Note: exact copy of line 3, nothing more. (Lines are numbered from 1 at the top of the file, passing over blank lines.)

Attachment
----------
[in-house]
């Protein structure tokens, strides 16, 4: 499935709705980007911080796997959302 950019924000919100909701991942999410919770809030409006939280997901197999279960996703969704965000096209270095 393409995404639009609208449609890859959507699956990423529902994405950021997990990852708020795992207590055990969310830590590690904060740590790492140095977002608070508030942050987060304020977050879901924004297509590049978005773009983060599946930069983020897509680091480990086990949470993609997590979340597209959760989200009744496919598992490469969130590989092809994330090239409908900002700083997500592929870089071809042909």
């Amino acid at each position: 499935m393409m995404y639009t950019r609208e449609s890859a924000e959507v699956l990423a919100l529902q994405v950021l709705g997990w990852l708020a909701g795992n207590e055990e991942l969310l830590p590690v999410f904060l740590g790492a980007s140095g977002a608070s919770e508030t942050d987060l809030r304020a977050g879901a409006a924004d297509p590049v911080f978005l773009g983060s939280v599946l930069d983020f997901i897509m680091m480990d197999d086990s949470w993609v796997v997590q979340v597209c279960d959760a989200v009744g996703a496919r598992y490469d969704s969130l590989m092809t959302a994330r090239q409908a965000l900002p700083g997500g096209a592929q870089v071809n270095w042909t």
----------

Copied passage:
């Amino acid at each position: 499935m393409m995404y639009t950019r609208e449609s890859a924000e959507v699956l990423a919100l529902q994405v950021l709705g997990w990852l708020a909701g795992n207590e055990e991942l969310l830590p590690v999410f904060l740590g790492a980007s140095g977002a608070s919770e508030t942050d987060l809030r304020a977050g879901a409006a924004d297509p590049v911080f978005l773009g983060s939280v599946l930069d983020f997901i897509m680091m480990d197999d086990s949470w993609v796997v997590q979340v597209c279960d959760a989200v009744g996703a496919r598992y490469d969704s969130l590989m092809t959302a994330r090239q409908a965000l900002p700083g997500g096209a592929q870089v071809n270095w042909t």